Acetate fabric is silky, lustrous, and drapes well. Source: SewingIsCool


Tips for choosing your acetate frames

Okay, we’ve reached the truly fun part, choosing frames!
We’re super excited about our collection of acetate frames here at Mouqy, as there’s a color and shape for everyone. To keep you from going cross-eyed under the pressure of the decision, here are a few tips to follow to help narrow down the options.

1. Make the most of color

Sure, you may be leaning toward a sleek pair of clear frames, and that’s a fine choice, but don’t discount color. One of the best features of acetate is that it makes color truly pop.
You could choose a clear, neutral, or even rimless pair for your everyday look and a colored acetate pair for when you want a more statement-making aesthetic. What about the cool-toned blue June or the cherry red Giselle?

2. Consider your face shape

Knowing your face shape and what flatters it most is a key factor in choosing a pair of glasses that you’ll adore.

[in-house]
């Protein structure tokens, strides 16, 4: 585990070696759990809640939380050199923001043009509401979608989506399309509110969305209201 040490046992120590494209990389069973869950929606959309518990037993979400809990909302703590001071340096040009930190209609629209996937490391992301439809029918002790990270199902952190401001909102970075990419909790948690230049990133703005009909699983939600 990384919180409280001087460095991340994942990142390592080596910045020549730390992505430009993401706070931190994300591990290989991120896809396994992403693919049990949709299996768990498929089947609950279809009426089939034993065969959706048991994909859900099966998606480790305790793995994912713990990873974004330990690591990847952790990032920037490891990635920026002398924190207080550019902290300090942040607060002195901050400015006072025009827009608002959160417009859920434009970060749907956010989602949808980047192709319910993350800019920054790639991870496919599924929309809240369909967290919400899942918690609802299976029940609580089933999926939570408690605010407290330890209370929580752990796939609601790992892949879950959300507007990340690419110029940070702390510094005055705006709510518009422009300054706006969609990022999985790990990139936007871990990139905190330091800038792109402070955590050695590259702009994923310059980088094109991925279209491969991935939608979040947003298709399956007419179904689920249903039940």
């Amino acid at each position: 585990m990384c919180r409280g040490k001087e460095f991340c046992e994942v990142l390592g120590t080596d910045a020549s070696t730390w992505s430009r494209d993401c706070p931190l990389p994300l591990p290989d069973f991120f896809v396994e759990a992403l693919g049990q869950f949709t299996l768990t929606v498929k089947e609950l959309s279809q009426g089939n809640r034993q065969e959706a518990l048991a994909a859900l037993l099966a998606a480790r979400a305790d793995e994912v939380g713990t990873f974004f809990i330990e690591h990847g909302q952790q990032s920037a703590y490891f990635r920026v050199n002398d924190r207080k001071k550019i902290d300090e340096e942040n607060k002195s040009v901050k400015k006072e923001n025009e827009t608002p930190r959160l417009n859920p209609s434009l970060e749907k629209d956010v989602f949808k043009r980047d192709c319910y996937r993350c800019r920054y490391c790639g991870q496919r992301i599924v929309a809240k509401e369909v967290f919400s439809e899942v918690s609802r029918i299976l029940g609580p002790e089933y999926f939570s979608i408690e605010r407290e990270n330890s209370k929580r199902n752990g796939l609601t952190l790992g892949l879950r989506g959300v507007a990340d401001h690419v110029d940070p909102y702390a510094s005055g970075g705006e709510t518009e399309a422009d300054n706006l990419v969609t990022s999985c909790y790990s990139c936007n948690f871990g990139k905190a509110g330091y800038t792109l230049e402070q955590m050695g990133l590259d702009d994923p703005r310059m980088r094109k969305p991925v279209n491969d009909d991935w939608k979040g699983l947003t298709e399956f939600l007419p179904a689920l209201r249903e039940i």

We have a comprehensive guide for picking glasses for your face shape, as well as guides for individual face shapes.

3. Just try them on!

You’ll never truly know if your acetate frames are going to work for you until you see them on your face. You don’t need to sneak into a store to do this, as we’ve got a brilliant online tool that does the trick in the comfort of home (or on the d-low at work!).
Use our Virtual Try-On tool to experiment with any and all frames to find the ones that make your heart tingle.

Shu Kie

Written by:

Shu Kie

Shu Kie is Mouqy’s certified optician with over 5 years of experience in the optical industry. She earned her certification from Association of British Dispensing Opticians (ABDO).